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Gun-rights group sues over Md.’s bump-stock ban

Law violates due process, Takings Clause, lawsuit alleges

FILE - In this Feb. 1, 2013, file photo, an employee of North Raleigh Guns demonstrates how a "bump" stock works at the Raleigh, N.C., shop. The gunman who unleashed hundreds of rounds of gunfire on a crowd of concertgoers in Las Vegas on Monday, Oct. 2, 2017, attached what is called a "bump-stock" to two of his weapons, in effect converting semiautomatic firearms into fully automatic ones. (AP Photo/Allen Breed, File)

FILE – In this Feb. 1, 2013, file photo, an employee of North Raleigh Guns demonstrates how a “bump” stock works at the Raleigh, N.C., shop. (AP Photo/Allen Breed, File)

Maryland’s recently enacted ban on attachments that enable guns to fire more rapidly should be struck down as violating their owners’ constitutional right to due process, a gun-rights group has argued in a federal lawsuit.

If the law is upheld, owners forced to surrender these accessories popularly known as bump stocks should be paid just compensation by the state government, Maryland Shall Issue Inc. added in its complaint, filed Monday in federal district court in Baltimore.

MSI’s lawsuit followed Gov. Larry Hogan’s signing into law Senate Bill 707 on April 24. The statute, which goes into effect Oct. 1, prohibits individuals from manufacturing, possessing, selling, offering to sell, transferring, purchasing or receiving a “rapid fire trigger activator.”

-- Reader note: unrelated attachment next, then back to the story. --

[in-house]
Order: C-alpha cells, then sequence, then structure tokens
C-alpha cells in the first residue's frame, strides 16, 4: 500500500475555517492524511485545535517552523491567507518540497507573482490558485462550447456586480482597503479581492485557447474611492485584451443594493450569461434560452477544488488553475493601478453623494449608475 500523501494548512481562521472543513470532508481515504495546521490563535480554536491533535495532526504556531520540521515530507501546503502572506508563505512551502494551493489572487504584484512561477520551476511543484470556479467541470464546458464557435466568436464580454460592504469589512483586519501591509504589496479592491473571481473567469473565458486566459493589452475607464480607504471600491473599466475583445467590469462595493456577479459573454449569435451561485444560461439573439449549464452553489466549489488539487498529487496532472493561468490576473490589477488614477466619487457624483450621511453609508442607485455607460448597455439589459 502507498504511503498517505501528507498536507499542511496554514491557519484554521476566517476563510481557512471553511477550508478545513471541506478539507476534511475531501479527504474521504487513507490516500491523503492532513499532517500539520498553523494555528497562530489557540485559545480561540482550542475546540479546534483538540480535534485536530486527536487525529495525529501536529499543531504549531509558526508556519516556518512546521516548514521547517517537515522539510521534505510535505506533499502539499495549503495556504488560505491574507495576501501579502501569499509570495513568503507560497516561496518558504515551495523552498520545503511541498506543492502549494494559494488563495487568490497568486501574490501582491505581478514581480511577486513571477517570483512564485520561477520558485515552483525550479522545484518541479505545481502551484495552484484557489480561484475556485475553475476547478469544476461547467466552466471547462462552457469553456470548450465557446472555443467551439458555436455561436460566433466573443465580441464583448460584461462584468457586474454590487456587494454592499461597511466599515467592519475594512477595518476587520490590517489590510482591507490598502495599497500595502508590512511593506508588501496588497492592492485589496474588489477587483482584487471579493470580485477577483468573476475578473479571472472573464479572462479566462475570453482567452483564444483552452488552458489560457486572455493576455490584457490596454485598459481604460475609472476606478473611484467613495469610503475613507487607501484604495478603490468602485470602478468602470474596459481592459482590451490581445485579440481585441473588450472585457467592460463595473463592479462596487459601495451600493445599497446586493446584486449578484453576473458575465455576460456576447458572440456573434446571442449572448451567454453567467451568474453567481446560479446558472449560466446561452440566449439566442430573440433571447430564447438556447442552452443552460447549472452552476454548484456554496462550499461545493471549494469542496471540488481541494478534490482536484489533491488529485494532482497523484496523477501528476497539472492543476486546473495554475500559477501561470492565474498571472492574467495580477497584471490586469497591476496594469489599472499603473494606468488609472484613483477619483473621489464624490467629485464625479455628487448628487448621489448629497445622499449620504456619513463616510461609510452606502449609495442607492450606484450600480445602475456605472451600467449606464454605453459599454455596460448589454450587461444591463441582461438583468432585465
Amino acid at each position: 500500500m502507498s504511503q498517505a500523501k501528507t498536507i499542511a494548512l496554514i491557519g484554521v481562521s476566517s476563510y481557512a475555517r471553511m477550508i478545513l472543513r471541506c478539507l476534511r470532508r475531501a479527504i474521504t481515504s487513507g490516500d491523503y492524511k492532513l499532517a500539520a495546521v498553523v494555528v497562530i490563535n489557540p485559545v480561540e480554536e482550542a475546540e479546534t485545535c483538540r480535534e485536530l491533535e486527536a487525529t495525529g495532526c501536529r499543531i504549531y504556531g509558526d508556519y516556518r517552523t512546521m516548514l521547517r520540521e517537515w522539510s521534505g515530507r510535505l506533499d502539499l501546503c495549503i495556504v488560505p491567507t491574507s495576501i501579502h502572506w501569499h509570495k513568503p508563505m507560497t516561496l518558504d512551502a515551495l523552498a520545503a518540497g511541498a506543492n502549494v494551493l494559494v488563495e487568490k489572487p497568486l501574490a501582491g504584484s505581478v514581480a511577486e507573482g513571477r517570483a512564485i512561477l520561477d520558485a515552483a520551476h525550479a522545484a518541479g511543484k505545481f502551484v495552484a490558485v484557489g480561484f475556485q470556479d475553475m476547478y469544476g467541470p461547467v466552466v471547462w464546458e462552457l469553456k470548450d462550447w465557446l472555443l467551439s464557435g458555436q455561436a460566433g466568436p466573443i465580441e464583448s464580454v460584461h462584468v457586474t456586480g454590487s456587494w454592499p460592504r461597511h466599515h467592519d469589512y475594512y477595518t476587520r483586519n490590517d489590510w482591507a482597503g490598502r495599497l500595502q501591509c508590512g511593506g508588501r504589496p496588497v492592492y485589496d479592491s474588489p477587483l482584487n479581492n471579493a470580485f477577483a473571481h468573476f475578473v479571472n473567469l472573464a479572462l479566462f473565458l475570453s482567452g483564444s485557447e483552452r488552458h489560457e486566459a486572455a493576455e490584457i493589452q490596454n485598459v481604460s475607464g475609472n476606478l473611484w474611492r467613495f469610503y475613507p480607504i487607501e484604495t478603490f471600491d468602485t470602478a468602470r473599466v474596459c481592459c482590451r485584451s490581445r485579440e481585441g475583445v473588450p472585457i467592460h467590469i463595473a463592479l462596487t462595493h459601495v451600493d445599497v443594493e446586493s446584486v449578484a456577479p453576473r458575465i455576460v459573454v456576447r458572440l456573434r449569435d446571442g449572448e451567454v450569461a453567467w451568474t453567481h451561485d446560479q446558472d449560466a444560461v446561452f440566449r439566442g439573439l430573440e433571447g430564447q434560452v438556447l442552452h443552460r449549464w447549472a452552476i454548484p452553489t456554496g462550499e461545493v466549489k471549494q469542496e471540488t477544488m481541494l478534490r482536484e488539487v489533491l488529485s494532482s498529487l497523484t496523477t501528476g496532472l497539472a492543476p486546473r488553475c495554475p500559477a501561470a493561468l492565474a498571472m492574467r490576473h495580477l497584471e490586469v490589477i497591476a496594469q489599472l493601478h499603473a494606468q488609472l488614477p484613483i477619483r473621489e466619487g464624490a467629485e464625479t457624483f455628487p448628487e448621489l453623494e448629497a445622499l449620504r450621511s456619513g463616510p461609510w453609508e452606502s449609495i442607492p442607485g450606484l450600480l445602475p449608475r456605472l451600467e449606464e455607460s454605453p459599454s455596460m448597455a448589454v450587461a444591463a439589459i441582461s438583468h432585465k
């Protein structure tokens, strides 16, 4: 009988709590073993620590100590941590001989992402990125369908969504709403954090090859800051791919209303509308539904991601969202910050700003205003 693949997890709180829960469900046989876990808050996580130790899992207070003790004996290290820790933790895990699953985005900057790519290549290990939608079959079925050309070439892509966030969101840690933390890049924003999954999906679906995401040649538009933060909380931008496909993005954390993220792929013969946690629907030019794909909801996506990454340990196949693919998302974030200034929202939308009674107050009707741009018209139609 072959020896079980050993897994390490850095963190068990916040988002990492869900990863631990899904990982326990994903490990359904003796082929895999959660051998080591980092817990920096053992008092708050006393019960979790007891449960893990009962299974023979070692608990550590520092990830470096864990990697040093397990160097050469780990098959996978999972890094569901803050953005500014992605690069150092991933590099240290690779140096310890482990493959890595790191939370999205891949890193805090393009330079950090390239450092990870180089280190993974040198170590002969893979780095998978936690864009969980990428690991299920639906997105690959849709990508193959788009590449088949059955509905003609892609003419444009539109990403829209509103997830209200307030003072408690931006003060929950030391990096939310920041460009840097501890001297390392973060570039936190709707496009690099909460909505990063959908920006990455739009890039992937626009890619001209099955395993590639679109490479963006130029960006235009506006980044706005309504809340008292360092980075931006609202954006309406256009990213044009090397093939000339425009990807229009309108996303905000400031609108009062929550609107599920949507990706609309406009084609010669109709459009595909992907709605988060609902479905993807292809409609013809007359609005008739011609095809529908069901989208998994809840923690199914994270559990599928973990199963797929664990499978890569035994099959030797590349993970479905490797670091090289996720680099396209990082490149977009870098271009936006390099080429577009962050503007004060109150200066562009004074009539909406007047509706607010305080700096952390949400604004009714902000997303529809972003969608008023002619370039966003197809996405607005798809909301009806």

The bill’s passage by a Democrat-led General Assembly and approval by a Republican governor followed the mass slaying last October at a Las Vegas country-music concert where police said they found the rapid-fire accessory on firearms used to kill 58 people.

Maryland Attorney General Brian E. Frosh’s office endorsed the measure, stating in written testimony to legislators last winter “outlawing devices that allow a mass shooter to fire at a rate simulating automatic fire is an important addition to Maryland’s comprehensive firearm safety laws that protect the public and law enforcement from firearms violence.”

Frosh’s office said in a statement Tuesday it could not comment on the lawsuit because it had not received the complaint.

In the complaint, MSI calls the law unconstitutionally “vague” because several terms are undefined, including “’any device’ that increases ‘the rate of fire’ by any amount,” “’installed in or attached to a firearm’” and “’binary trigger system or burst trigger system or a copy or a similar device.’”

The statute is “so vague that it does not provide fair notice of the conduct it proscribes,” according to the complaint filed by MSI’s lawyer, Cary J. Hansel of Hansel Law PC in Baltimore. “These terms fail to provide standards to govern the actions of police officers, prosecutors, juries, and judges and thus will impermissibly lead to the risk of arbitrary and capricious law enforcement in violation of the Due Process Clause of the (federal Constitution’s) Fourteenth Amendment.”

In addition, owners stripped of their rapid-fire accessories by the law are owed just compensation, or fair market value, for the loss of their property under the Takings Clause of the federal and Maryland constitutions, the complaint states.

The case is Maryland Shall Issue Inc. et al. v. Lawrence Hogan, No. 1:18-cv-01700-JKB.

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